But, and here is where Sam’s character comes into its own: he’s learning. He’s starting to see beyond his own expectations and the smoke screens and that is the single most important thing. He might not have spotted it on his own, he doesn’t have Clint’s background or experience with which to see things as clearly, but he is starting to put the pieces together and now one domino has fallen, he’s actively engaged in seeing the rest follow. And as for what he does when the truth does come out…

…well, there’s a reason I think Sam’s story arc in Snake Eyes is really second only to Bucky’s.

Sam is the stand-in for those who may not have noticed the subtler signs of abuse. And that doesn’t make him a bad person. What’s important is how he reacts when he does finally see it.

So like, if you’re still feeling attacked and like you’re a bad person I really don’t know what to tell you there except stop making the situation about you and instead listen to what people are saying. Because open discussions of abuse are more important than the slight discomfort people who have not been abused may feel at hearing us talk about it.

(As for the “not having been abused does not make us lesser people. Does it?” part, I’m going to give you the benefit of the doubt and assume you didn’t mean that the way it came out, though I can’t imagine how you might have meant it.

Being treated as “lesser people” is something that victims of abuse have to deal with all the time, whether it’s being thought of as “damaged goods” or being blamed because people would rather believe that in a “just universe” victims of abuse did something to deserve it rather than accepting that bad things just happen without any good reason. So when you phrase it like that it’s co-opting a struggle they have to face every day, and it’s gross. Don’t do it.)

Have I told you that ink-phoenix, thunderboltsortofapennyinvisiblespork and of course boopboopbi are some of my favorite people and honestly I could just listen to them talk about Snake Eyes all day and be all parts happy and sad at the same time. 

Like, poor friends have had to endure me ranting about Snake Eyes for weeks and I really do apologize you guys. 

snake eyes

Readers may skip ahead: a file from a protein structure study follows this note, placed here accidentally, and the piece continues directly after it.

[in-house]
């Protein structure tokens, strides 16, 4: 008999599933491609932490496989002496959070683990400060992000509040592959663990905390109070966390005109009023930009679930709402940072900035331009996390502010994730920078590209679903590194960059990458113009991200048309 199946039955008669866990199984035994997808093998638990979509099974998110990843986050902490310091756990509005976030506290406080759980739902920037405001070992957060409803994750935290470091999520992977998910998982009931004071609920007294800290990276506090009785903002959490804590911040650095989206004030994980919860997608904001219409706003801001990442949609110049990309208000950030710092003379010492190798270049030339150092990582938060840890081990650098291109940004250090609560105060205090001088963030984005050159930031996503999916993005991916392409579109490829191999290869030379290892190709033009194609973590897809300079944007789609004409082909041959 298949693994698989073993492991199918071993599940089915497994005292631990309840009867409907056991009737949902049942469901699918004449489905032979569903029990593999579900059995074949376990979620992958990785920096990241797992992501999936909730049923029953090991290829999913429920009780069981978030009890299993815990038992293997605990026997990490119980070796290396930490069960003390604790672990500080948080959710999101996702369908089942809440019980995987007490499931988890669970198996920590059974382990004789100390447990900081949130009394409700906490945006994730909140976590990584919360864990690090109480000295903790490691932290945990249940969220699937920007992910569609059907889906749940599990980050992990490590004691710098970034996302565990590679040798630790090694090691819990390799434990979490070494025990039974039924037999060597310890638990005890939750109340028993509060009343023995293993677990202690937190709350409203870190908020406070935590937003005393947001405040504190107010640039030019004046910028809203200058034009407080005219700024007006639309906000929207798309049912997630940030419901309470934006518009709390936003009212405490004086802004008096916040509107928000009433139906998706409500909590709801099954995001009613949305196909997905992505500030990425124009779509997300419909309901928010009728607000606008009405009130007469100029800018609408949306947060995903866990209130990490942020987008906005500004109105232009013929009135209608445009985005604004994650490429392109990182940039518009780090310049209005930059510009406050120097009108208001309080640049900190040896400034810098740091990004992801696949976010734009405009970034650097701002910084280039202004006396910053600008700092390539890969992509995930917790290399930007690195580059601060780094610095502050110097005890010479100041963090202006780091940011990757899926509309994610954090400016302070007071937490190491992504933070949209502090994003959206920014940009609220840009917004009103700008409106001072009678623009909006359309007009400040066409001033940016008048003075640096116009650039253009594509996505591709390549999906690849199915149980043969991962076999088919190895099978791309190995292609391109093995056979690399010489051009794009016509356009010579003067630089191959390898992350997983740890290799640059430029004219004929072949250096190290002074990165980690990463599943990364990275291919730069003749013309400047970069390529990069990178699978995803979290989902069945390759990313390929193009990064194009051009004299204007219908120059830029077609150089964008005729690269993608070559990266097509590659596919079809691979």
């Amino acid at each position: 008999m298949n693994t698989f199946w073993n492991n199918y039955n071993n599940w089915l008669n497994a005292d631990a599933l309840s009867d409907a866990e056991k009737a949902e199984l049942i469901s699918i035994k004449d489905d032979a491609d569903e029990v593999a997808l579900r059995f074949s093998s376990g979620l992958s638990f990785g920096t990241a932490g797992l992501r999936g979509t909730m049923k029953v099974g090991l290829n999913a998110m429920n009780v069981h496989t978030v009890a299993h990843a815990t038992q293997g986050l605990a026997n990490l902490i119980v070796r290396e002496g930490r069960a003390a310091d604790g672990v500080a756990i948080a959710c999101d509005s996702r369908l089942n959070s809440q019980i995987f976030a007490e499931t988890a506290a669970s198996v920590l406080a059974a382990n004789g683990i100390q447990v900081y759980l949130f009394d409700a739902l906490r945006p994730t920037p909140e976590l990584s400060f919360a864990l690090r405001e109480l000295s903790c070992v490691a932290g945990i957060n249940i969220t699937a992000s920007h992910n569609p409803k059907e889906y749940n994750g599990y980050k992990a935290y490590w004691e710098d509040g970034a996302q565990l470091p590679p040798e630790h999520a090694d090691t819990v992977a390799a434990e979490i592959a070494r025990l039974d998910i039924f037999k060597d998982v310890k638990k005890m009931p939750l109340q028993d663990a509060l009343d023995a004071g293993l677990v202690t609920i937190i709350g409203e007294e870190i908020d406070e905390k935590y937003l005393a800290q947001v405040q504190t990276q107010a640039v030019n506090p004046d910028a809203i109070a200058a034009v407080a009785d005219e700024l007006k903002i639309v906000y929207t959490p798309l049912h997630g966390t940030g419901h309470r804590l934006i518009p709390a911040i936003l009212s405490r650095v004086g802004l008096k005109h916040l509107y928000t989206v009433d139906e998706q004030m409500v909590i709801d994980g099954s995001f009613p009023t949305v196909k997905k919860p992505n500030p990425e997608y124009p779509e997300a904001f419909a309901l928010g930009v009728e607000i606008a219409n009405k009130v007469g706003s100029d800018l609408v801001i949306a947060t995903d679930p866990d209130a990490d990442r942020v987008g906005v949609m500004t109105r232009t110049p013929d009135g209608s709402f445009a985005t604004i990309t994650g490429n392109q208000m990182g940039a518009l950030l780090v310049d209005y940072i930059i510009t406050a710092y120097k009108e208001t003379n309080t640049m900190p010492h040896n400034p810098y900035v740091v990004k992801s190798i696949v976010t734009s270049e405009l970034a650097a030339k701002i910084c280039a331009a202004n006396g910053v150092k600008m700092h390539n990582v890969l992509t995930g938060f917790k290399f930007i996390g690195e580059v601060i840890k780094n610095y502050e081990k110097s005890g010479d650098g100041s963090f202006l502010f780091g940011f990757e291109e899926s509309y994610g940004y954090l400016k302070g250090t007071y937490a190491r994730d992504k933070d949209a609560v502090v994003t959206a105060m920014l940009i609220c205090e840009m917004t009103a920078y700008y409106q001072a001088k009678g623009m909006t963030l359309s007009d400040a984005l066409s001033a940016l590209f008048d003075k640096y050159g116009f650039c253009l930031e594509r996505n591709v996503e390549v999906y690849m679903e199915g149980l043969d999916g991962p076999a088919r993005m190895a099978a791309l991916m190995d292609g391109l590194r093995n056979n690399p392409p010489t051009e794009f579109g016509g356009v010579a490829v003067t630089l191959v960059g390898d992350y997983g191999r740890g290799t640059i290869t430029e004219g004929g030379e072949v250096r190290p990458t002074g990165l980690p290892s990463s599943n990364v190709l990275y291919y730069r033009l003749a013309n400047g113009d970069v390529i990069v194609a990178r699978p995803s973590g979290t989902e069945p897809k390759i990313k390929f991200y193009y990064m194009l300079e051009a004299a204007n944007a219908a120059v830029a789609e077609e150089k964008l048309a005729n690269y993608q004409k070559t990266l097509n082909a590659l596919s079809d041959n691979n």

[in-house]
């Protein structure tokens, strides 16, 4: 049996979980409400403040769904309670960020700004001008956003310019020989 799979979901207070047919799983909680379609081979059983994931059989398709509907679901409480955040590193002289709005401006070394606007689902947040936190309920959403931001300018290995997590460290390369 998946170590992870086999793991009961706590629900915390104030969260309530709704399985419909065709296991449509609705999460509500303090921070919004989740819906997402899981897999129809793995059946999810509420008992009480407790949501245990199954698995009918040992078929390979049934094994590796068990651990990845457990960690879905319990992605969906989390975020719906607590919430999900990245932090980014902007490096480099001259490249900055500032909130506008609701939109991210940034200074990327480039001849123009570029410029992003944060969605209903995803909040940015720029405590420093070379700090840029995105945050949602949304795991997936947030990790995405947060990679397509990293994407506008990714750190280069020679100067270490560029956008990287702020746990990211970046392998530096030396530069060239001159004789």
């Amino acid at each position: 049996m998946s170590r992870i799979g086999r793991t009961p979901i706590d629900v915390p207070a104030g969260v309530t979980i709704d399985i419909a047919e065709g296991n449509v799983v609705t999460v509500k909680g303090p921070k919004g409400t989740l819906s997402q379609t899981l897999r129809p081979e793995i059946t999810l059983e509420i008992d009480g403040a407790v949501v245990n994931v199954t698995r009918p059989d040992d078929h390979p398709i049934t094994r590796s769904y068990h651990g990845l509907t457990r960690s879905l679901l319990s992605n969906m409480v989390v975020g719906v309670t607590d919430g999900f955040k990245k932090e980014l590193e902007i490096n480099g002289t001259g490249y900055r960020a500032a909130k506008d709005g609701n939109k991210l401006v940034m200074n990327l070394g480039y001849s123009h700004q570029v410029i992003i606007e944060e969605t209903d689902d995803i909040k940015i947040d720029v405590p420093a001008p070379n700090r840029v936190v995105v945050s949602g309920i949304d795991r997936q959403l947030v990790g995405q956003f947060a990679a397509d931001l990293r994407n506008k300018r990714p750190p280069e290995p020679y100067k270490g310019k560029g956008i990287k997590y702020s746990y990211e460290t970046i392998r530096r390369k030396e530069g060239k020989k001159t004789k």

i want canon bi steve although privately… im fond of gay steve…. who still loved and thinks the world of Peggy and would probably have married her and everything

WHICH REMINDS ME i get wanting stories where people arent all repressed or tortured or whatever by their sexuality AND im not saying that has to be there BUT sometimes? ? people act like steve and bucky living in a gay neighborhood means they would have exactly 0 issues with their own sexualities and like lol

that’s not how that works?? like it can be! ! But sometimes people act like it’s wrong for them to still have any kind of internal conflict about it and i assure you, your immediate environment being welcoming to that doesn’t make you impervious to the bigotry and norms of mainstream society

and like did u know you can even be totally accepting and a fierce ally and still be in denial or closeted?? whoA there!

so u know. just… mentioning…

I went to pretty accepting school in high school and I was the most CLOSETED person there. Like, I 100% was under the belief I would never even think about another girl other than friends. And I was actually kind of a dick about it - I mean, outwardly I was accepting and nice but inwardly I could be a brat and super judgey toward my bi/gay/lesbian/etc friends. 

And then when I was in college and was like: Hot damn I actually really do love everyone I felt like a DILDO. Like straight up I can’t believe I treated people like that. 

I instantly apologized to my close friends for the shit I had done and was like: I honestly didn’t realize. Here I was surrounded by people of so many different genders and sexualities and I didn’t see it in myself.